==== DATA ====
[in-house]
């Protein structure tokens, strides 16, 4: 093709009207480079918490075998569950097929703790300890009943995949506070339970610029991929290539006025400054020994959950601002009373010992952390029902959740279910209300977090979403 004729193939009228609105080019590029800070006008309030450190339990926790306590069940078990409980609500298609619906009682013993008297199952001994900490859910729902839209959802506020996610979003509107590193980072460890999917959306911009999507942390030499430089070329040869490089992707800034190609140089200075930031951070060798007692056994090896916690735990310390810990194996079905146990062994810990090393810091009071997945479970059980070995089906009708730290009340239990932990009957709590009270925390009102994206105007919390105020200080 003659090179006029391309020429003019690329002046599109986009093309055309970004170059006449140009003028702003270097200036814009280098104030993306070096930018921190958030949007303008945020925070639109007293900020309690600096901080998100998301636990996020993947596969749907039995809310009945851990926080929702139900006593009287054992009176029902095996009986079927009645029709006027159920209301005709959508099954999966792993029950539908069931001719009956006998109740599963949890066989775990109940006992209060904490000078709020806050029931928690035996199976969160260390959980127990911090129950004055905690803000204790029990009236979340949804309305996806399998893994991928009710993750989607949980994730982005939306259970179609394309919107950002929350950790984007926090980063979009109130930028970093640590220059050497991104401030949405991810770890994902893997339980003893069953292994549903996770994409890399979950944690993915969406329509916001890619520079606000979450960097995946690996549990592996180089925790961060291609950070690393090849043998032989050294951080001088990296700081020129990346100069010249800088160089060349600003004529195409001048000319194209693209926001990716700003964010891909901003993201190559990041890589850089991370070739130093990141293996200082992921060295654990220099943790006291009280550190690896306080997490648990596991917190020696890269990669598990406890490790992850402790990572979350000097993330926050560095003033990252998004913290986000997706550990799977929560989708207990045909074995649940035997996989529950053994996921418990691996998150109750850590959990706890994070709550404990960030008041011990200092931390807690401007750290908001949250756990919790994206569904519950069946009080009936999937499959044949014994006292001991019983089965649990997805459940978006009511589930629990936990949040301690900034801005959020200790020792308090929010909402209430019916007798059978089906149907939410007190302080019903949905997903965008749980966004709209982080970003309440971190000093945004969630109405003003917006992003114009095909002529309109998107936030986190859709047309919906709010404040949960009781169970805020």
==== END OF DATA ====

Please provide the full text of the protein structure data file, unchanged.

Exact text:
[in-house]
């Protein structure tokens, strides 16, 4: 093709009207480079918490075998569950097929703790300890009943995949506070339970610029991929290539006025400054020994959950601002009373010992952390029902959740279910209300977090979403 004729193939009228609105080019590029800070006008309030450190339990926790306590069940078990409980609500298609619906009682013993008297199952001994900490859910729902839209959802506020996610979003509107590193980072460890999917959306911009999507942390030499430089070329040869490089992707800034190609140089200075930031951070060798007692056994090896916690735990310390810990194996079905146990062994810990090393810091009071997945479970059980070995089906009708730290009340239990932990009957709590009270925390009102994206105007919390105020200080 003659090179006029391309020429003019690329002046599109986009093309055309970004170059006449140009003028702003270097200036814009280098104030993306070096930018921190958030949007303008945020925070639109007293900020309690600096901080998100998301636990996020993947596969749907039995809310009945851990926080929702139900006593009287054992009176029902095996009986079927009645029709006027159920209301005709959508099954999966792993029950539908069931001719009956006998109740599963949890066989775990109940006992209060904490000078709020806050029931928690035996199976969160260390959980127990911090129950004055905690803000204790029990009236979340949804309305996806399998893994991928009710993750989607949980994730982005939306259970179609394309919107950002929350950790984007926090980063979009109130930028970093640590220059050497991104401030949405991810770890994902893997339980003893069953292994549903996770994409890399979950944690993915969406329509916001890619520079606000979450960097995946690996549990592996180089925790961060291609950070690393090849043998032989050294951080001088990296700081020129990346100069010249800088160089060349600003004529195409001048000319194209693209926001990716700003964010891909901003993201190559990041890589850089991370070739130093990141293996200082992921060295654990220099943790006291009280550190690896306080997490648990596991917190020696890269990669598990406890490790992850402790990572979350000097993330926050560095003033990252998004913290986000997706550990799977929560989708207990045909074995649940035997996989529950053994996921418990691996998150109750850590959990706890994070709550404990960030008041011990200092931390807690401007750290908001949250756990919790994206569904519950069946009080009936999937499959044949014994006292001991019983089965649990997805459940978006009511589930629990936990949040301690900034801005959020200790020792308090929010909402209430019916007798059978089906149907939410007190302080019903949905997903965008749980966004709209982080970003309440971190000093945004969630109405003003917006992003114009095909002529309109998107936030986190859709047309919906709010404040949960009781169970805020």